When I was making my decision, I had a few options as seeing on the attached drawing, ultimately picked the 300W with the Maxxum in the back of the van option on my 144” WB Sprinter van. You could play with your roof size and see if 6 panels would fit, I think it will be difficult with roof AC to reach 600W.

If you work with RT to induce there some innovation you could have 8 panels but some engineering would be required. Imagine a stock of 2 layers of 4 panels each on the right and left slide outs. The upper panel would always provide 400W, when parked the upper would slide to the right of width and the lower to the left, total 800W.
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Old 06-20-2017, 02:38 AM   #7
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Advanced RV had installed a split system with no rooftop air conditioner and after their test they did a video telling why they don't recommend it. Mike Wendland traded in his experimental Roadtrek with much the same and is now back to the conventional rooftop unit. Wendland's Roadtrek had over 900 watts solar without the rooftop unit. He is back to an 800ah battery as well. Maybe Roadtrek came to the same conclusions.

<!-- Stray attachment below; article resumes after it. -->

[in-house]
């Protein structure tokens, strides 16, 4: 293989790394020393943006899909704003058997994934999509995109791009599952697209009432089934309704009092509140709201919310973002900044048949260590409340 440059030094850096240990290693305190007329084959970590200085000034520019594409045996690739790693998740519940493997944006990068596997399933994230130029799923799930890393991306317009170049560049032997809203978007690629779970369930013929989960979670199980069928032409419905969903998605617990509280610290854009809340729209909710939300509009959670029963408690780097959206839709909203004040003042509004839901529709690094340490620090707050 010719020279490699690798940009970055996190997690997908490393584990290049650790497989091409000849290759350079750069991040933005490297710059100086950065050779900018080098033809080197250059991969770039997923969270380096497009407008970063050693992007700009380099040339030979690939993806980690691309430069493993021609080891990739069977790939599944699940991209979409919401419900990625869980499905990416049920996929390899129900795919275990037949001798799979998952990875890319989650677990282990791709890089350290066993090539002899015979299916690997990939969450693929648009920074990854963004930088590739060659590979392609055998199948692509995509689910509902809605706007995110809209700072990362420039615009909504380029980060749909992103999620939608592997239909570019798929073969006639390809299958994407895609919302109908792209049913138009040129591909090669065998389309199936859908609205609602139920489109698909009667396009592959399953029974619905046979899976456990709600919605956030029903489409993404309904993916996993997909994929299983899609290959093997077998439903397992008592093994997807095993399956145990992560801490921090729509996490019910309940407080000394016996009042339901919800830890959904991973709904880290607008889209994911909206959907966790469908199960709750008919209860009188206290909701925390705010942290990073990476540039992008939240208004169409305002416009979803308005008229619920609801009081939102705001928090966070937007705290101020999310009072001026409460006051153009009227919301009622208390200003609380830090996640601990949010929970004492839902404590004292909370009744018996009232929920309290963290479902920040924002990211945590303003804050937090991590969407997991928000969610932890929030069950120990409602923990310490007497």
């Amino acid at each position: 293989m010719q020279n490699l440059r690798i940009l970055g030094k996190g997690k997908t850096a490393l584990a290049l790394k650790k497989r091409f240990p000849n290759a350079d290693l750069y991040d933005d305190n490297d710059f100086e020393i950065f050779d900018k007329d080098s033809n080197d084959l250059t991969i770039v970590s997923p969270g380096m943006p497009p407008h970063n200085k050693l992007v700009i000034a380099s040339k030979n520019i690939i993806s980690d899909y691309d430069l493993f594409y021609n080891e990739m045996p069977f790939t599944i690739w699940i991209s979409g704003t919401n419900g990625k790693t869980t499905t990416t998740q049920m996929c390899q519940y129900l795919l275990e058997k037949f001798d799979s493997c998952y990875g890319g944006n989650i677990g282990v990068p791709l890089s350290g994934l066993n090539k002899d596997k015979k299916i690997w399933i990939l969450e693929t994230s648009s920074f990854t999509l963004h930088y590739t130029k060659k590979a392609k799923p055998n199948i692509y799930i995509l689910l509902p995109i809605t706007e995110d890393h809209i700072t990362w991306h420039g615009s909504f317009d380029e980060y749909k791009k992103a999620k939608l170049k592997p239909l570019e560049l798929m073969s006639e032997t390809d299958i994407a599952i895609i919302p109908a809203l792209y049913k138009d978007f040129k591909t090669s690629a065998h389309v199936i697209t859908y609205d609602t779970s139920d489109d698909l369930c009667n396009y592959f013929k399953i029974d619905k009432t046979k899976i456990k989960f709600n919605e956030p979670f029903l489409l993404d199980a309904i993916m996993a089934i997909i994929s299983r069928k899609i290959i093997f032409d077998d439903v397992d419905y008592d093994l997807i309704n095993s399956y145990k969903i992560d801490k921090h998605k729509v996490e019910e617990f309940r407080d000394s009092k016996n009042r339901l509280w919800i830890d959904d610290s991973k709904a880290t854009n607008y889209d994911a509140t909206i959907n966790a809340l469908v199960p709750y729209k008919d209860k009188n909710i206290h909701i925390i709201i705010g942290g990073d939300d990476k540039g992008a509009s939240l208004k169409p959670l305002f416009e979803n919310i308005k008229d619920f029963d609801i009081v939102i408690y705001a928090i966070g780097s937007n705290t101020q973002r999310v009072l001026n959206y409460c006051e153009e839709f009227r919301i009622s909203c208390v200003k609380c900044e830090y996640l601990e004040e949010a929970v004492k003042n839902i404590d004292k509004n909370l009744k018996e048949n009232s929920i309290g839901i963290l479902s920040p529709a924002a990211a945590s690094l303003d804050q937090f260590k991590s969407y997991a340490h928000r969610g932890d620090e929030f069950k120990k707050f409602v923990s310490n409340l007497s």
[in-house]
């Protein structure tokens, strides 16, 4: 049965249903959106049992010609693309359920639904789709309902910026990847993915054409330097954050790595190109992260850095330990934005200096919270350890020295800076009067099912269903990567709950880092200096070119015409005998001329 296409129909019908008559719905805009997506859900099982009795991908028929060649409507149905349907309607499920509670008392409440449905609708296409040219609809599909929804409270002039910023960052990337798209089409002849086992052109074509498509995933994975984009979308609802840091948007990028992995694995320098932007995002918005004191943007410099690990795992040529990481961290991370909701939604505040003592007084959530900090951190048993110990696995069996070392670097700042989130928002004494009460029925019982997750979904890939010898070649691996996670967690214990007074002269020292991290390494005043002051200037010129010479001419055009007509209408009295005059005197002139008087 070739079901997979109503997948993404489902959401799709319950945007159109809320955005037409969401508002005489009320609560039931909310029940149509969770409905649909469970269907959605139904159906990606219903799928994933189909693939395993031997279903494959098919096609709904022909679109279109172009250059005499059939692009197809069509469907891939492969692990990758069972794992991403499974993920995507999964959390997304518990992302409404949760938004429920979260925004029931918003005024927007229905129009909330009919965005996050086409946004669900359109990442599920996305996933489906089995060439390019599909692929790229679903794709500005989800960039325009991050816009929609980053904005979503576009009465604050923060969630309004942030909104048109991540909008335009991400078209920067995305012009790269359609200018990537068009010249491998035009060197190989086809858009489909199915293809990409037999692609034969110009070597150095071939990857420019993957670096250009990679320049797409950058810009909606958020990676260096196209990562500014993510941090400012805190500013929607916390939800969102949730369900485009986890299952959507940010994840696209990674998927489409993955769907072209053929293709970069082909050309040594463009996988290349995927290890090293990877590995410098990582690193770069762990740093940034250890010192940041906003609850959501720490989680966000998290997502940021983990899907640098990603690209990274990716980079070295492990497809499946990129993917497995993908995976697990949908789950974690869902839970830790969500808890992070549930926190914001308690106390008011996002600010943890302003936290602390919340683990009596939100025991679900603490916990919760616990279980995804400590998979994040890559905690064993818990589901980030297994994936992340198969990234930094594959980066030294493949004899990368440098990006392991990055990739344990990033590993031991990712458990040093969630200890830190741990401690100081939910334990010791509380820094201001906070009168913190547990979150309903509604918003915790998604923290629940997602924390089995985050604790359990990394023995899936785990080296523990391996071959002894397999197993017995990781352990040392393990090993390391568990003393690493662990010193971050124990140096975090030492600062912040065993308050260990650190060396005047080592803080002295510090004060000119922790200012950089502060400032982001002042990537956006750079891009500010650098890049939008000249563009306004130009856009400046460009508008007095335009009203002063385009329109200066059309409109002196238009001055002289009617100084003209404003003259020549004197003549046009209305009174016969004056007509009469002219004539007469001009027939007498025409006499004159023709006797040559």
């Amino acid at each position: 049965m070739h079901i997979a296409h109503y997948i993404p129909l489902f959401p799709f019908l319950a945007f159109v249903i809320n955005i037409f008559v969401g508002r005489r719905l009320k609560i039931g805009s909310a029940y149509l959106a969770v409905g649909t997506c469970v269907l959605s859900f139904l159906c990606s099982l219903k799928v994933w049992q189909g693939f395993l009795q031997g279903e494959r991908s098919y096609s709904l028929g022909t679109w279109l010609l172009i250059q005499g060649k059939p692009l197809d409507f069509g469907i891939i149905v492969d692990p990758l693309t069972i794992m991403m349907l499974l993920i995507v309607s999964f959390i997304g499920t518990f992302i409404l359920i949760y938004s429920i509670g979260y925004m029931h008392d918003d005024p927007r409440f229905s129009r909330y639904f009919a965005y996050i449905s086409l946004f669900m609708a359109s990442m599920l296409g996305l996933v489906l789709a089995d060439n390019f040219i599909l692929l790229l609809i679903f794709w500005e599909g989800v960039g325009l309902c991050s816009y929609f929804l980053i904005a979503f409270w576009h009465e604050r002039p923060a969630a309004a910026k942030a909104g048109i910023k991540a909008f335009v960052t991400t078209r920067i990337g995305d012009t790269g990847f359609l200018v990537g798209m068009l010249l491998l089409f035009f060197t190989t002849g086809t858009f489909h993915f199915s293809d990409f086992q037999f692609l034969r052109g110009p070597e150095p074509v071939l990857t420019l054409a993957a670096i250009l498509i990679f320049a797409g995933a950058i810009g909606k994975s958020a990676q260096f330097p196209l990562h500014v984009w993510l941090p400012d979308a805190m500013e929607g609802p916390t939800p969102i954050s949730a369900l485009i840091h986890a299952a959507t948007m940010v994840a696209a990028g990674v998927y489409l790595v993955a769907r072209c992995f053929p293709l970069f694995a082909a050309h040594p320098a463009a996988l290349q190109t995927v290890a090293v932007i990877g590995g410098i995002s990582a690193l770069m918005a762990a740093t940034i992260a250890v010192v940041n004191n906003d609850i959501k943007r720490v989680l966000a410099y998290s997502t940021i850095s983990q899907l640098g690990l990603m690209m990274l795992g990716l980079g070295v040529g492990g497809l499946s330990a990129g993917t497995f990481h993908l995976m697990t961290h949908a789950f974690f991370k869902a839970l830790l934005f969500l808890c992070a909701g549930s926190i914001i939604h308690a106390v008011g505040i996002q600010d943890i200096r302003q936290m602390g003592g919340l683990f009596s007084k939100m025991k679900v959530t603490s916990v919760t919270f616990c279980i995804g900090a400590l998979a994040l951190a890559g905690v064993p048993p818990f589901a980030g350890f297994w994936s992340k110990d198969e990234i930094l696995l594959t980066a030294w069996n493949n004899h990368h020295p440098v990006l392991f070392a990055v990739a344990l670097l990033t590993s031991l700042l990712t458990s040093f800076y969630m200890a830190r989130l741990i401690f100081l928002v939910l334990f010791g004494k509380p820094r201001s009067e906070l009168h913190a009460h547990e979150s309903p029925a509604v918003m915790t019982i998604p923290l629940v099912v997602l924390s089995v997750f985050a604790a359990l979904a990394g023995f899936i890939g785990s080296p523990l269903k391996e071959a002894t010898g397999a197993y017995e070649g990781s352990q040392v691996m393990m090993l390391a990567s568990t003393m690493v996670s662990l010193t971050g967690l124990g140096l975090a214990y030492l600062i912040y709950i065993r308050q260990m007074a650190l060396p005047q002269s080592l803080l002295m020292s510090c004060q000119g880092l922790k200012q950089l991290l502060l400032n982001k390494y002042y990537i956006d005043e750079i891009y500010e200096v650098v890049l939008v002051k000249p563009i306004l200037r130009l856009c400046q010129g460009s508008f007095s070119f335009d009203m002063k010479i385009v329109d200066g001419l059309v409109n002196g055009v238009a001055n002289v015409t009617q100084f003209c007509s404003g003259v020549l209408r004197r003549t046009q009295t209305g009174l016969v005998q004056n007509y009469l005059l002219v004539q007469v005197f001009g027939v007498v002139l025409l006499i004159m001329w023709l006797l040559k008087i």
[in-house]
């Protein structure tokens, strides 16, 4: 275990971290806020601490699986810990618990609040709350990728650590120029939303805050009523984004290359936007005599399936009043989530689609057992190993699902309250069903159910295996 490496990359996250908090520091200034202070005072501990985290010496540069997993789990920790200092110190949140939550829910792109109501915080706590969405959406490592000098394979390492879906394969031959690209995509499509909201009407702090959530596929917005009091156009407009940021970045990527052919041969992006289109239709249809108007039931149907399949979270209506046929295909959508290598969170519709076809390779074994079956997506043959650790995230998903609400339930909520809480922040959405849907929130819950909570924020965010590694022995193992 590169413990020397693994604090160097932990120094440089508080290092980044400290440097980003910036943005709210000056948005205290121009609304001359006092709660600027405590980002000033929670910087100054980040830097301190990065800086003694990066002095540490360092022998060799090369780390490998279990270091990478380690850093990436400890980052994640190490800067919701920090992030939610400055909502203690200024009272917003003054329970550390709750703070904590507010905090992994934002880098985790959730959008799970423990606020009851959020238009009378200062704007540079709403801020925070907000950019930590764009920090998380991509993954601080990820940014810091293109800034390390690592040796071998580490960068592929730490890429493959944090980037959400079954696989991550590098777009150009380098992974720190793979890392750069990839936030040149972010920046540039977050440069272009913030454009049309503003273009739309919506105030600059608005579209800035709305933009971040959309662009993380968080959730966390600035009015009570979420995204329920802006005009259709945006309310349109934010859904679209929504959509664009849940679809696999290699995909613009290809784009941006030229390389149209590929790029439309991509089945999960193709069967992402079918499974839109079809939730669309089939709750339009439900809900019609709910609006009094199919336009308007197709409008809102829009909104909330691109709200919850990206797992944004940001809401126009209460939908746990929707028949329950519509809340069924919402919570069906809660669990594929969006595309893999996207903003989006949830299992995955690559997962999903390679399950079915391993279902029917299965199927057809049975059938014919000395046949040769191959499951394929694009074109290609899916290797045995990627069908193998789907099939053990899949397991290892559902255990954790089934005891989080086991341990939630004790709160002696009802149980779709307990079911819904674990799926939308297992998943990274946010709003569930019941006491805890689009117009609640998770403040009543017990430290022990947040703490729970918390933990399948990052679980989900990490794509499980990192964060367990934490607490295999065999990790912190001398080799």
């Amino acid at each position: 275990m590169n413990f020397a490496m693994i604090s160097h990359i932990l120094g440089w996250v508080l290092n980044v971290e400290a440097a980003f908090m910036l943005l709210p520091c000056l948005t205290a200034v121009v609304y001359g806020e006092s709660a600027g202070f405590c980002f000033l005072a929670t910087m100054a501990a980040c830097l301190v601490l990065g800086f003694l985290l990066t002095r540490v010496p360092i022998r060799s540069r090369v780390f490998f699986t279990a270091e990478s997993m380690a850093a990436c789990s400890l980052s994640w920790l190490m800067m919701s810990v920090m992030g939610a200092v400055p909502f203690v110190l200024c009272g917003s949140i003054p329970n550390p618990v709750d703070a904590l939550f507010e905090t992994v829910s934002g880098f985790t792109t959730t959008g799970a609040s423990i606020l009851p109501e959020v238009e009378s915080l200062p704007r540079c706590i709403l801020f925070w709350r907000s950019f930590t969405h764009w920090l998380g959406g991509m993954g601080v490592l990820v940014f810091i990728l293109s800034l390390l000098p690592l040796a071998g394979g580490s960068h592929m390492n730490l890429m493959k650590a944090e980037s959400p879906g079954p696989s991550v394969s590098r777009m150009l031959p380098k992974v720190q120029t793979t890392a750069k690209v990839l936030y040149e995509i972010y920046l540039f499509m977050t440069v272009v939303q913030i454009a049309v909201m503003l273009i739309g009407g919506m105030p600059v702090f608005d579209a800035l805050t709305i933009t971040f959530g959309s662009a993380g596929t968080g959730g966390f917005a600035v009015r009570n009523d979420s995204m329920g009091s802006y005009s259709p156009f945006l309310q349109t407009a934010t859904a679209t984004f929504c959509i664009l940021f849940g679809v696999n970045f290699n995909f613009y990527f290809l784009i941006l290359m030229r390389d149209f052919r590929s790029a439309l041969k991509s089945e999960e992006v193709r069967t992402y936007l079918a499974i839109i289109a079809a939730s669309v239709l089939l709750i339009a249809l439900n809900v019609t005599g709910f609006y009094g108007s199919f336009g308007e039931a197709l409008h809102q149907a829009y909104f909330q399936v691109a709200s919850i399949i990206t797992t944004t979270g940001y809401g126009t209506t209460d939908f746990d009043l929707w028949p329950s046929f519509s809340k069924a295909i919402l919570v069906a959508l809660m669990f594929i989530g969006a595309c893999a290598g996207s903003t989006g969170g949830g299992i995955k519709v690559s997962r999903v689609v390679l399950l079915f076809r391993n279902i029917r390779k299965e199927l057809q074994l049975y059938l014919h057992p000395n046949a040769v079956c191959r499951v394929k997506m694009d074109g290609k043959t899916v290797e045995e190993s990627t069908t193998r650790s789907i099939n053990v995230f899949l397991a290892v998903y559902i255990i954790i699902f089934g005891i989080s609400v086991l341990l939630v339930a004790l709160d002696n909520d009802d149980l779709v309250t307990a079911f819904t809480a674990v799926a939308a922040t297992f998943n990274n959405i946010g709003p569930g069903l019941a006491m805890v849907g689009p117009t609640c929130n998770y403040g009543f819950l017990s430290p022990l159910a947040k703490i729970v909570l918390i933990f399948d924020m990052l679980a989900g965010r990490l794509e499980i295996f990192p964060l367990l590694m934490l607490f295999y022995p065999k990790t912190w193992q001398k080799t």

Very informative, thanks!
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Old 06-20-2017, 02:43 AM   #8
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I wonder if you could just put covers over the undermount A/C components to keep the road dust from gumming it up, and just remember to remove them before using the A/C?
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Old 06-20-2017, 02:44 AM   #9
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Congratulations, more written contract details less frustration later.

I would request a PV panels layout and panel specifications. Monochromatic back contacts panels tend to have highest efficiency like these SP100 Solar Panel. They are also very efficient in low level harvesting. The lack of visible metal traces on top of PV cells is a good inicator of back contact technology. If there are questions about RT technical capability to connect panels I would recommend staying with all panels the same size.

When I was making my decision, I had a few options as seeing on the attached drawing, ultimately picked the 300W with the Maxxum in the back of the van option on my 144 WB Sprinter van. You could play with your roof size and see if 6 panels would fit, I think it will be difficult with roof AC to reach 600W.